Robots are pretty exciting machines to observe if you have any interest in science, engineering, or artificial intelligence. Many parents buy robots, or kits to build robots, if they think that their children are going to be interested in programming or engineering. But as Jenn Choi reports for Quartz, those parents are often disappointed when they realize that most robots are “nothing more than remote control droids.” That can be fine for young kids, who are still perfecting the motor skills they need to build a robot, and may not be ready to learn coding yet. But there are plenty of kits that do teach some programming for older kids, as long as you know what you’re looking for.
Choi tested numerous robots with the help of families with children ranging from five to eleven years old, and identified many robots that will demonstrate the benefits of coding by immediately executing the programs that kids create. But Choi writes that not every robot is right for everyone, something you’d do well to keep in mind no matter what kind of robot you’re looking for, or what age your kids are. Robots are available at a number of price points and for a range of ages, and with different capabilities for each family’s particular priorities. Among the top-rated robots, which earned high marks from Choi and from other reviewers, there are many models that you can buy and build at home. Check out our favorites ahead.
KIBO is a robot that scans barcodes from color-coded wooden blocks, which you connect together with pegs. Each block features an image that illustrates a directive, and together, the directives make a programming sequence for the robot to scan. Choi notes that unlike most robots, KIBO is simple so as not to intimidate children. That means that this kit is great for teaching young kids the basic logic behind programming and mobile robots, even if they don’t have any prior experience with coding.
2. LEGO Mindstorms EV3
Choi characterizes the LEGO Mindstorms EV3 as “the quintessential robot,” and a good match for what most people think of when they visualize a robot. Its modular design enables kids to change the robot’s structure, and its programmable “brain” enables it to complete tasks without being directed at every step. A typical programmed task will use an if/then clause. Choi notes that while this robot might seem like a natural next step after your child has built some complex LEGO sets, a child “must be interested by the potential to build and to code in order for this toy to be successful.” Parental help is necessary for downloading software or programs on the computer, and understanding complex directions. And children faced with building challenges will benefit from the help of someone who can ask them the right questions to help them figure out a solution.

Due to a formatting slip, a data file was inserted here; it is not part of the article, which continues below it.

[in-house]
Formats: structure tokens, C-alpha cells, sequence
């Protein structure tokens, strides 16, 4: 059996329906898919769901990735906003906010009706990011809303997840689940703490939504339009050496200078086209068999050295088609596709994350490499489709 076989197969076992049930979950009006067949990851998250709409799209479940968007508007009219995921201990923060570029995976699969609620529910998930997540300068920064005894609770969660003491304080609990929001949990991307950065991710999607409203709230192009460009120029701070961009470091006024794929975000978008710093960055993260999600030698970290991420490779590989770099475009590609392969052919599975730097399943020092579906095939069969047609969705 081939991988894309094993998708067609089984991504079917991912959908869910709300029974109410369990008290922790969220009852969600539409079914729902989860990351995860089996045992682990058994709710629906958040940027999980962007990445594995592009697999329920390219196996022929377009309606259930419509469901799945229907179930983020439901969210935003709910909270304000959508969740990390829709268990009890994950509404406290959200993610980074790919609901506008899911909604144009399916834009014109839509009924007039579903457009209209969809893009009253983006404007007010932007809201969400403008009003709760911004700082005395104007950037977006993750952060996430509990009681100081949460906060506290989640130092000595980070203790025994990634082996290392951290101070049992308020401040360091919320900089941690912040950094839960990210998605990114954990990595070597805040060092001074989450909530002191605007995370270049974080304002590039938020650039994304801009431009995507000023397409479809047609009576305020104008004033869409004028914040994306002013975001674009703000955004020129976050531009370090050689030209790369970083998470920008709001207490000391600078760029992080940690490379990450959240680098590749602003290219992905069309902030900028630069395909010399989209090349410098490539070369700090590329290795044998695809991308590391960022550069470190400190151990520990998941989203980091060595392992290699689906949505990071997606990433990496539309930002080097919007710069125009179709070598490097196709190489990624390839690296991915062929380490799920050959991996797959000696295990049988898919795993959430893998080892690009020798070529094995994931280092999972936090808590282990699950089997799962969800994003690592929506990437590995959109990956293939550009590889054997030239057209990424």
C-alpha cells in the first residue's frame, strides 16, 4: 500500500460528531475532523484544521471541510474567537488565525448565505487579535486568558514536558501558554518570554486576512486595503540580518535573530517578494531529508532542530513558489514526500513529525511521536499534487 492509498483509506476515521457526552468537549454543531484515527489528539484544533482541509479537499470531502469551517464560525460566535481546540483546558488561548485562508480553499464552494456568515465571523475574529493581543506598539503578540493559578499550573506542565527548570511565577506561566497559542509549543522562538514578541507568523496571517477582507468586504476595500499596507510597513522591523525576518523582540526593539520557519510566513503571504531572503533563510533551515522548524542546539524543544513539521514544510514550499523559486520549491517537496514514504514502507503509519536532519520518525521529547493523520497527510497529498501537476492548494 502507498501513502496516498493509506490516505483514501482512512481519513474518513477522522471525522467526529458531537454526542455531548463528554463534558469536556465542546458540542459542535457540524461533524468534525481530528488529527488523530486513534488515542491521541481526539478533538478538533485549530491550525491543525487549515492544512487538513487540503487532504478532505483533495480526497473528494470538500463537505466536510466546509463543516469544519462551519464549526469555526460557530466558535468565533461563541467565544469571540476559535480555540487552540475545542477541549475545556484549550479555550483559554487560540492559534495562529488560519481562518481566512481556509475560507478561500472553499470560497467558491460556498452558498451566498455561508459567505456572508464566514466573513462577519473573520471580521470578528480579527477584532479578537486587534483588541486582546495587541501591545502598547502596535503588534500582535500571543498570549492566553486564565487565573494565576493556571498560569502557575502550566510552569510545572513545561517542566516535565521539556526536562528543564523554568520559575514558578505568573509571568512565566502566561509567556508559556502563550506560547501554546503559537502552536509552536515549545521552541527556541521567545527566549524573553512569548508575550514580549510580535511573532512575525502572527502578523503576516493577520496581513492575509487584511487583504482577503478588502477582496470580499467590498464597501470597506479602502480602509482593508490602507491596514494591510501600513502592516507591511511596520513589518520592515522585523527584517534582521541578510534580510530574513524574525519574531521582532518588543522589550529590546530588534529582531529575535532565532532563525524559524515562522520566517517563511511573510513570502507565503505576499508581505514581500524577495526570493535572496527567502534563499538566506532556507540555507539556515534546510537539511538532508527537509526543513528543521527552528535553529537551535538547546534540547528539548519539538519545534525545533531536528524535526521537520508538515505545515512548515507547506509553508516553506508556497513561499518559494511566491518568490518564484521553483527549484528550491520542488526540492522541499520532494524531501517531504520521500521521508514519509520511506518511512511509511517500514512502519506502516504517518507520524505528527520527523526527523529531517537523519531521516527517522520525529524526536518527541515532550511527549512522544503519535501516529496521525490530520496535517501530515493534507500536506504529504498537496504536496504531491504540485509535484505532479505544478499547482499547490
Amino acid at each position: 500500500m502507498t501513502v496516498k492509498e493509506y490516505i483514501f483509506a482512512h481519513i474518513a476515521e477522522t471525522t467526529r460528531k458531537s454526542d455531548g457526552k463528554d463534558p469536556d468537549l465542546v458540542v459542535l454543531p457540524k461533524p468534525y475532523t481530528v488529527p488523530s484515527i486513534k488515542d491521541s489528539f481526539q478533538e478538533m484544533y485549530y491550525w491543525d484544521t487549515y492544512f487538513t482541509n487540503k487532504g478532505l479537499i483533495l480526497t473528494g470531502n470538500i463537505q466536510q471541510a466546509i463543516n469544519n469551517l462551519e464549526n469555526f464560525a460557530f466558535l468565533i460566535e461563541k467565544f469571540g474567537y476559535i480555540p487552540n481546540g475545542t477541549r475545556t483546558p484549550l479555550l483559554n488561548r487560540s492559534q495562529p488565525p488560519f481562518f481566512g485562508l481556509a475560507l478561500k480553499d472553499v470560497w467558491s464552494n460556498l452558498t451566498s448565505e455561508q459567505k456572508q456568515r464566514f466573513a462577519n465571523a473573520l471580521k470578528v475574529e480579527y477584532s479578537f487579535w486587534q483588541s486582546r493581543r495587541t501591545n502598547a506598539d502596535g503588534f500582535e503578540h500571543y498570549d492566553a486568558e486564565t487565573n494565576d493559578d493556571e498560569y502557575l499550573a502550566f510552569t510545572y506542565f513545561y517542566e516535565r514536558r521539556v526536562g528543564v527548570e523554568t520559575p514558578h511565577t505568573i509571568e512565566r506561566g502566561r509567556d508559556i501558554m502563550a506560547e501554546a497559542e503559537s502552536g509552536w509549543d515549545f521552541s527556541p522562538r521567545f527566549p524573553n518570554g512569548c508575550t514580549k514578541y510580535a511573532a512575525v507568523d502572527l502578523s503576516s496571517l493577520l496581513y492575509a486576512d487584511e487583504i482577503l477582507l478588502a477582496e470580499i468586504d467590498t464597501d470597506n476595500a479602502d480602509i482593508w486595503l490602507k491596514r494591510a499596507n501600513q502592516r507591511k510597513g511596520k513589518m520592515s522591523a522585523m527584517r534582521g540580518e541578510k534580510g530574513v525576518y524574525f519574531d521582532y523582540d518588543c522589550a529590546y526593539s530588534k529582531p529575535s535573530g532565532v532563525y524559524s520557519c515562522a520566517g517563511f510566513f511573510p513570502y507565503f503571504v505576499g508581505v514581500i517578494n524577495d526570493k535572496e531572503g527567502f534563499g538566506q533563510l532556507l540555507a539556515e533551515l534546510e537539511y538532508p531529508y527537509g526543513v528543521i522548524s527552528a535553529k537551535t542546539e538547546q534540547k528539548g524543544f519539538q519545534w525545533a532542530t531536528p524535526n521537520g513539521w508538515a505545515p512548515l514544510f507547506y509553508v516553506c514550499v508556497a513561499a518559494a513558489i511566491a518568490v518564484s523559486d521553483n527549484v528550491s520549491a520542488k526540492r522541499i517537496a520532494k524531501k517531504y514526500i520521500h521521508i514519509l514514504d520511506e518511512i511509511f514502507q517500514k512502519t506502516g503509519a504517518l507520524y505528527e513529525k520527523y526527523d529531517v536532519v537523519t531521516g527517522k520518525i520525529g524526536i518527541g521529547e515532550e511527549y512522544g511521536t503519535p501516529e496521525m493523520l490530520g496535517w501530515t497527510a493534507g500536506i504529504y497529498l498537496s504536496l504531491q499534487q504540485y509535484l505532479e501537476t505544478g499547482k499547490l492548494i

3. VEX IQ Robotics Construction Kit
A similar system is the VEX IQ Robotics Construction Kit, which has been on the education market for years. The consumer-facing versions of the VEX IQ and LEGO EV3 are different from the education sets, which contain trays for parts and rechargeable batteries. Either way, the VEX IQ is a great robotics platform for kids as young as 8, who can create colorful, custom, and programmable robots without tools. Your kids can follow step-by-step instructions to build their first robot, and then create their own designs and programs.
4. Remote Control Machines DLX
Choi writes that the Remote Control Machines DLX may be a good match if you’re looking for a robot “that doesn’t really involve programming or require parents.” The set comes with large, full-color instructions that enable your children to figure out how to build the robot on their own, and kids can choose from 20 different builds. Not every kid is as interesting in coding as they are in building, and that’s okay. Choi explains, “While programming isn’t offered here, it’s good for kids to learn about the mechanisms they would actually need to program in real life.”
5. Makeblock Starter Robot Kit
Another blogger with recommendations for the best robots for your kids to build is Gillian Pemberton, who writes for Fractus Learning that the Makeblock Starter Robot Kit is a great choice because it uses basic Arduino programming. The kit builds either a robot tank or a three-wheeled robot car, and is a great kit for beginners thanks to its durability and the ease of programming.
6. Smart Machines Remote Control Toy Building Kit
A more basic place to start when it comes to robot kits is the Smart Machines remote control toy building kit. The included instructions are for build that should take between 40 and 140 minutes to complete, and the parts are reusable, so your child can design and build their own remote-controlled robots, too. This is a great kit for children who already love building, and is also a good introduction to remote controls for younger kids, who may not be ready yet for a kit that’s geared toward teaching coding.